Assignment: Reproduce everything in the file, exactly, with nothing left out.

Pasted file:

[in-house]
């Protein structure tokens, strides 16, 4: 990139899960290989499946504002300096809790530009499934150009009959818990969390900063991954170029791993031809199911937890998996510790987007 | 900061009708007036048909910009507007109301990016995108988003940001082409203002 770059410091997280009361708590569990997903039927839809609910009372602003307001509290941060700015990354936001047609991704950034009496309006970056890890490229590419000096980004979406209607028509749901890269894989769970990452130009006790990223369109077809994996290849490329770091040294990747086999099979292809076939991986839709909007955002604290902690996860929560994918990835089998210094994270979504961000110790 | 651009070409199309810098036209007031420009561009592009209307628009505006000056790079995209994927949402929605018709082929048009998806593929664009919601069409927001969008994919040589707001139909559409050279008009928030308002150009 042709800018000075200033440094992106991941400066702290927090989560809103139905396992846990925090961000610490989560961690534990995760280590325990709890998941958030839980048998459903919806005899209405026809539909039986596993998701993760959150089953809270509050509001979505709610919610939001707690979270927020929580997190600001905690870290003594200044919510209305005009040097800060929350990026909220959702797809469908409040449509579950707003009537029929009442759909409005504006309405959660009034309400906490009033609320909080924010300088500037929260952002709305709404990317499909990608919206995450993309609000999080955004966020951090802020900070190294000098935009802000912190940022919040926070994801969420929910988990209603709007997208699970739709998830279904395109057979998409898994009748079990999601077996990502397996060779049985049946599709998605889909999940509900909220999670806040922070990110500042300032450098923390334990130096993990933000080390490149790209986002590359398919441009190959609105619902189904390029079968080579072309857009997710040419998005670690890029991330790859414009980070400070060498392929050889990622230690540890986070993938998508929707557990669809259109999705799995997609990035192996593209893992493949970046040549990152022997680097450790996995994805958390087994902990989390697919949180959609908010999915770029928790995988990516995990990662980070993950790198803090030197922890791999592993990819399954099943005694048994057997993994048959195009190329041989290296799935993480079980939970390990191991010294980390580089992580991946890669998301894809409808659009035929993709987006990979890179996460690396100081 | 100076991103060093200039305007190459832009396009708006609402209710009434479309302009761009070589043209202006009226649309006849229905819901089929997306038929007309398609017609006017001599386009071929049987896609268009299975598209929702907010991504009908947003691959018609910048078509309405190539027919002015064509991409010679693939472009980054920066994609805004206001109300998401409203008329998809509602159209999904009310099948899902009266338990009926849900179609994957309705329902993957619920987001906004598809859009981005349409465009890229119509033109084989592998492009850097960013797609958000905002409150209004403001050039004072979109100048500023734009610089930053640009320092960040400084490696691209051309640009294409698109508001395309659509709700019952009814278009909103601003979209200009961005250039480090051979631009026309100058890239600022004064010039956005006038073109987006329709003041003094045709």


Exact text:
[in-house]
């Protein structure tokens, strides 16, 4: 990139899960290989499946504002300096809790530009499934150009009959818990969390900063991954170029791993031809199911937890998996510790987007 | 900061009708007036048909910009507007109301990016995108988003940001082409203002 770059410091997280009361708590569990997903039927839809609910009372602003307001509290941060700015990354936001047609991704950034009496309006970056890890490229590419000096980004979406209607028509749901890269894989769970990452130009006790990223369109077809994996290849490329770091040294990747086999099979292809076939991986839709909007955002604290902690996860929560994918990835089998210094994270979504961000110790 | 651009070409199309810098036209007031420009561009592009209307628009505006000056790079995209994927949402929605018709082929048009998806593929664009919601069409927001969008994919040589707001139909559409050279008009928030308002150009 042709800018000075200033440094992106991941400066702290927090989560809103139905396992846990925090961000610490989560961690534990995760280590325990709890998941958030839980048998459903919806005899209405026809539909039986596993998701993760959150089953809270509050509001979505709610919610939001707690979270927020929580997190600001905690870290003594200044919510209305005009040097800060929350990026909220959702797809469908409040449509579950707003009537029929009442759909409005504006309405959660009034309400906490009033609320909080924010300088500037929260952002709305709404990317499909990608919206995450993309609000999080955004966020951090802020900070190294000098935009802000912190940022919040926070994801969420929910988990209603709007997208699970739709998830279904395109057979998409898994009748079990999601077996990502397996060779049985049946599709998605889909999940509900909220999670806040922070990110500042300032450098923390334990130096993990933000080390490149790209986002590359398919441009190959609105619902189904390029079968080579072309857009997710040419998005670690890029991330790859414009980070400070060498392929050889990622230690540890986070993938998508929707557990669809259109999705799995997609990035192996593209893992493949970046040549990152022997680097450790996995994805958390087994902990989390697919949180959609908010999915770029928790995988990516995990990662980070993950790198803090030197922890791999592993990819399954099943005694048994057997993994048959195009190329041989290296799935993480079980939970390990191991010294980390580089992580991946890669998301894809409808659009035929993709987006990979890179996460690396100081 | 100076991103060093200039305007190459832009396009708006609402209710009434479309302009761009070589043209202006009226649309006849229905819901089929997306038929007309398609017609006017001599386009071929049987896609268009299975598209929702907010991504009908947003691959018609910048078509309405190539027919002015064509991409010679693939472009980054920066994609805004206001109300998401409203008329998809509602159209999904009310099948899902009266338990009926849900179609994957309705329902993957619920987001906004598809859009981005349409465009890229119509033109084989592998492009850097960013797609958000905002409150209004403001050039004072979109100048500023734009610089930053640009320092960040400084490696691209051309640009294409698109508001395309659509709700019952009814278009909103601003979209200009961005250039480090051979631009026309100058890239600022004064010039956005006038073109987006329709003041003094045709």